Next, the husband argues that Supreme Court should have awarded him one half of the wife's pension, which is marital property to be distributed "based upon considerations of fairness and the respective situations of the parties" (Redgrave v Redgrave, 13 A.D.3d 1015, 1016 [2004] [internal quotation marks and citation omitted]) [2]. The record indicates that the parties' arrangement was for the husband to take on the responsibilities of homemaker and primary caretaker of the children while the wife provided financial support for the family, but it further reveals that the husband's alcoholism interfered with his ability to contribute to the household and that his parents provided a substantial amount of the children's care. Moreover, the wife testified that, after the children had attained school age, she repeatedly asked the husband to find employment or return to school. Despite the family's financial difficulties and reliance upon financial assistance from the husband's mother, the husband refused. We find no abuse of discretion in Supreme Court's award of 30% of the pension to the husband in light of his "limited contribution to the economic partnership of this marriage" (Holmes v Holmes, 25 A.D.3d 931, 934 [2006]).

"The amount and duration of [a maintenance award] are addressed to the sound discretion of the trial court, and will not be disturbed provided that the statutory factors and the parties' predivorce standard of living are considered" (Murray v Murray, 101 A.D.3d at 1322 [citations omitted]; see Biagiotti v Biagiotti, 97 A.D.3d at 942). Here, given the length of the marriage and the husband's role as caretaker of the children and home, an award of maintenance was appropriate (see O'Connor v O'Connor, 91 A.D.3d 1107, 1108 [2012]; Scarpace v Scarpace, 84 A.D.3d 1537, 1538 [2011]). However, there was scant evidence that the husband sacrificed educational or career opportunities in favor of his role in the family. As stated above, the husband refused to seek employment or further his education after the parties' children were in school, despite the wife's requests that he do so and the family's financial distress. Additionally, he refused to take advantage of several opportunities to advance his education, including utilizing tuition credits available through the wife's employment. Moreover, the record reveals that the husband had stopped drinking before the divorce, had no mental or physical barriers to employment, and was operating an eBay business at the time of trial. Although he provided no accounting of this business, his statement of net worth reflects an income level that cannot be attributed to his newspaper delivery job, maintenance and child support alone. Accordingly, we find no error in the amount of annual income that Supreme Court imputed to the husband. Likewise, the record supports the income imputed to the wife, based upon her employment history, the status of her private law practice and her teaching stipend.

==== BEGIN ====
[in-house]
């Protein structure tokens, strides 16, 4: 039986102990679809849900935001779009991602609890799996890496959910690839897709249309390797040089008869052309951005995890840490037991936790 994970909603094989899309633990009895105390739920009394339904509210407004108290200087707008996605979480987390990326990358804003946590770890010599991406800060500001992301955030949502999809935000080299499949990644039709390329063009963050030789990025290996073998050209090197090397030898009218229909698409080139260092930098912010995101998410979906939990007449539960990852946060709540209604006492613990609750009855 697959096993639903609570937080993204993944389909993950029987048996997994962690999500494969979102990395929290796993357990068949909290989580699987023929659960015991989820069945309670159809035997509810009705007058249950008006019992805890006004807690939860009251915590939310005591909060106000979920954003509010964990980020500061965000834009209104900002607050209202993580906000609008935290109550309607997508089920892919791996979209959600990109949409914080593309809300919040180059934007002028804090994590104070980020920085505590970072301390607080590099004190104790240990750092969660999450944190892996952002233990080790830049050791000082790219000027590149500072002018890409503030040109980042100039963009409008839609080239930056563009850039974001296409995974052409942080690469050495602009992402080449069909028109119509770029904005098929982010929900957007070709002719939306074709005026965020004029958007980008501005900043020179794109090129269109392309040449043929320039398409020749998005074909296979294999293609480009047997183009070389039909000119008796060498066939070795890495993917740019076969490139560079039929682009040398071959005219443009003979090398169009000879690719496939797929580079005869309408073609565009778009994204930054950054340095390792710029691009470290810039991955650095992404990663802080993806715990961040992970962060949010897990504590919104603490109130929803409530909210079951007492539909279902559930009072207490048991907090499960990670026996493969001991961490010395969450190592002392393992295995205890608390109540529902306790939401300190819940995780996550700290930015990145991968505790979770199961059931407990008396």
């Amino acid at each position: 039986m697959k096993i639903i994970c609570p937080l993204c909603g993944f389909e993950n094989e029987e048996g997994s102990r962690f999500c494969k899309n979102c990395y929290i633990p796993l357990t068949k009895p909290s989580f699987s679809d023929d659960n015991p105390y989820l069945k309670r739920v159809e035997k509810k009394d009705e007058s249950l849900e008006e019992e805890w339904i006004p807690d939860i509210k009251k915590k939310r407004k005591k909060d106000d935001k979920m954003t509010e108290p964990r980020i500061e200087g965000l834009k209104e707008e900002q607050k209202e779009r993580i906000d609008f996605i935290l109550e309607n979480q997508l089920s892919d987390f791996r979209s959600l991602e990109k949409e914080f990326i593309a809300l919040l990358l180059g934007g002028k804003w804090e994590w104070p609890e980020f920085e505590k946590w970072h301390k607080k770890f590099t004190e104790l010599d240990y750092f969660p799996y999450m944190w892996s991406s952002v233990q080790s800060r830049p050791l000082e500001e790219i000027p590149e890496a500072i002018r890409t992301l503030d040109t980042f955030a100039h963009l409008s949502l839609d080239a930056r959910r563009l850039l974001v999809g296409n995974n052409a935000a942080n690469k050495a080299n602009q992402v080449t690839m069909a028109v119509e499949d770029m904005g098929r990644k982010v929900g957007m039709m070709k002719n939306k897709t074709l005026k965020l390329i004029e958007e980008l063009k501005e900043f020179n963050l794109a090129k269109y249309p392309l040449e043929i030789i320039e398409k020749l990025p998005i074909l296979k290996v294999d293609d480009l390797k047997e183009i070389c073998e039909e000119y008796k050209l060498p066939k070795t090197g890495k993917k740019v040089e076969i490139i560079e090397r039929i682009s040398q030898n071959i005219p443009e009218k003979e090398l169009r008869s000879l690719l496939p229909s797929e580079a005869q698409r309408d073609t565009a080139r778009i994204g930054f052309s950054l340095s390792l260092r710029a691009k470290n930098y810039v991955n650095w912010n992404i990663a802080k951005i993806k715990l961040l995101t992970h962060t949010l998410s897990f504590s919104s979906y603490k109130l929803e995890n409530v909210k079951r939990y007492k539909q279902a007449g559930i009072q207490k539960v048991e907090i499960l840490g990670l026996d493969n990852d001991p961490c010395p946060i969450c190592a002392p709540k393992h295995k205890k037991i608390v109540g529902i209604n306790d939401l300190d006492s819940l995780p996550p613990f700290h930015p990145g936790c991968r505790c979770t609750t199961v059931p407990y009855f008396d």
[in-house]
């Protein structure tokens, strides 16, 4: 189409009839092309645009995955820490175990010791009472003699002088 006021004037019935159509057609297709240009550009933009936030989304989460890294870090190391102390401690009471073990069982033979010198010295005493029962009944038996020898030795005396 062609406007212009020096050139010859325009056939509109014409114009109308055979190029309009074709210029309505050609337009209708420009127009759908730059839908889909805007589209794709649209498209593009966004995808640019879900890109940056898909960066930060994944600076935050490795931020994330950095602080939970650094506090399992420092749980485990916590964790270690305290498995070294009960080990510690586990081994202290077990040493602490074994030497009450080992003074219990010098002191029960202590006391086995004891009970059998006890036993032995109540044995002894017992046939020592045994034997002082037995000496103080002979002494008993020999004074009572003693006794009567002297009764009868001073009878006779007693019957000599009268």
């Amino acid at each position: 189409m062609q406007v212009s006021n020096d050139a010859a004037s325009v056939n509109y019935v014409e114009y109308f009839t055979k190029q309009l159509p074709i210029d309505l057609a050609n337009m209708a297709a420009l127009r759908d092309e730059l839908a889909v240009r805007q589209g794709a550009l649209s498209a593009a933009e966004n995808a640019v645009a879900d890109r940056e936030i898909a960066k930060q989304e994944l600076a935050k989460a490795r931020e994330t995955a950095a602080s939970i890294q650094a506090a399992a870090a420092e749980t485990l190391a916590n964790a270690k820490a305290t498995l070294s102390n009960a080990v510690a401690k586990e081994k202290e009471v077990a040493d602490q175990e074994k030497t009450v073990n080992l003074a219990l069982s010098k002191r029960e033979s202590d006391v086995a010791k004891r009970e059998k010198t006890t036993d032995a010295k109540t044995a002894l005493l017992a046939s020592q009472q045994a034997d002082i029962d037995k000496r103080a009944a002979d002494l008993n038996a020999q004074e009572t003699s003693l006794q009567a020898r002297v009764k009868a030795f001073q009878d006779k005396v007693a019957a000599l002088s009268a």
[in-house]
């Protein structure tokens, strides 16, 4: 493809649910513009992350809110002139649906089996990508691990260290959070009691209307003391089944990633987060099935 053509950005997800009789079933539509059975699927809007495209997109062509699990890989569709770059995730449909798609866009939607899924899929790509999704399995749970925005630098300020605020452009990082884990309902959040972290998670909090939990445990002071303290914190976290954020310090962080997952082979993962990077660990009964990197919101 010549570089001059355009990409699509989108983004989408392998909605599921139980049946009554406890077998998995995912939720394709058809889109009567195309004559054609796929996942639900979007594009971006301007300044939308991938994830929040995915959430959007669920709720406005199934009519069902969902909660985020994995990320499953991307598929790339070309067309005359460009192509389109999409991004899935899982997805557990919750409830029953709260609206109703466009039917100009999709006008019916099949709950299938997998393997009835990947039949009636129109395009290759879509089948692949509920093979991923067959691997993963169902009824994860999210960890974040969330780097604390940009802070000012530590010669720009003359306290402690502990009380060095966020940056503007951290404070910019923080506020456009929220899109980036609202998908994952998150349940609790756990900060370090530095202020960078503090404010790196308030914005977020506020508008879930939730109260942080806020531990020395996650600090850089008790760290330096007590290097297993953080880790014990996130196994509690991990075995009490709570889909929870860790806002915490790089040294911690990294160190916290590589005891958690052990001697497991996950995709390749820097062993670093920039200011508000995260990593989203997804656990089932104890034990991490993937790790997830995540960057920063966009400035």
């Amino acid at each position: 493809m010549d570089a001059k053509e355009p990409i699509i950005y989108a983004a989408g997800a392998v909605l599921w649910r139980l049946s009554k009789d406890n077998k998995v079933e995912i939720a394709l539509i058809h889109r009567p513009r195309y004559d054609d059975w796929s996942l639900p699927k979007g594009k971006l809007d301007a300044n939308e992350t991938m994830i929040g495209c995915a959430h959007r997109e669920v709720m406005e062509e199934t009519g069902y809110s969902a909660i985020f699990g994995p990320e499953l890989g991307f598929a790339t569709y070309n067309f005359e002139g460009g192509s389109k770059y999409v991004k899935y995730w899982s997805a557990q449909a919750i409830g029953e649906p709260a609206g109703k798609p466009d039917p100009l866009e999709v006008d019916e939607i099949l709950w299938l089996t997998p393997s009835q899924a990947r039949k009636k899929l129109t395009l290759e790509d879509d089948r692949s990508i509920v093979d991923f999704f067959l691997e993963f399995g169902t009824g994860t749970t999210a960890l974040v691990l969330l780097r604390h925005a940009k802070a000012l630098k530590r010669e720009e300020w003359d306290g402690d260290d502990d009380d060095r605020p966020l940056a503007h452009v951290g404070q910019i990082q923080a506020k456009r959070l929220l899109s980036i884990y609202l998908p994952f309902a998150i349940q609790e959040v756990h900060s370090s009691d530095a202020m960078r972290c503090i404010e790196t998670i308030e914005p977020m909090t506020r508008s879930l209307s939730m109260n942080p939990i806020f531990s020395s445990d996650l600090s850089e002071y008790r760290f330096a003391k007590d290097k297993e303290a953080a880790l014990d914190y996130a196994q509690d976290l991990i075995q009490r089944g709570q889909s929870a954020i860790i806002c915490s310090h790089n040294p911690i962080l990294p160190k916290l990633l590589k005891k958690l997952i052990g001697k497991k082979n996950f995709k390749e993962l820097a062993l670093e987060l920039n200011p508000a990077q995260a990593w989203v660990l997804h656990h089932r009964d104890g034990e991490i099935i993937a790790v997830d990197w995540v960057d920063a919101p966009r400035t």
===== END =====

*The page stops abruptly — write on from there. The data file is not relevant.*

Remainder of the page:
Supreme Court did not abuse its discretion in precluding the husband's testimony regarding his search for employment, as he failed to provide a meaningful response to the wife's interrogatory concerning this issue or a reasonable excuse for this failure (see Robustelli v Robustelli, 262 A.D.2d 390, 390 [1999]; compare Kumar v Kumar, 63 A.D.3d 1246, 1248-1249 [2009]). The record also supports the court's finding that the family's financial stability before the divorce was "illusory" and that their relatively high standard of living resulted in large part from spending beyond their means (see McCaffrey v McCaffrey, ___ A.D.3d ___, ___, 2013 NY Slip Op 04079, *2 [2013]). Given all of the circumstances, we find ...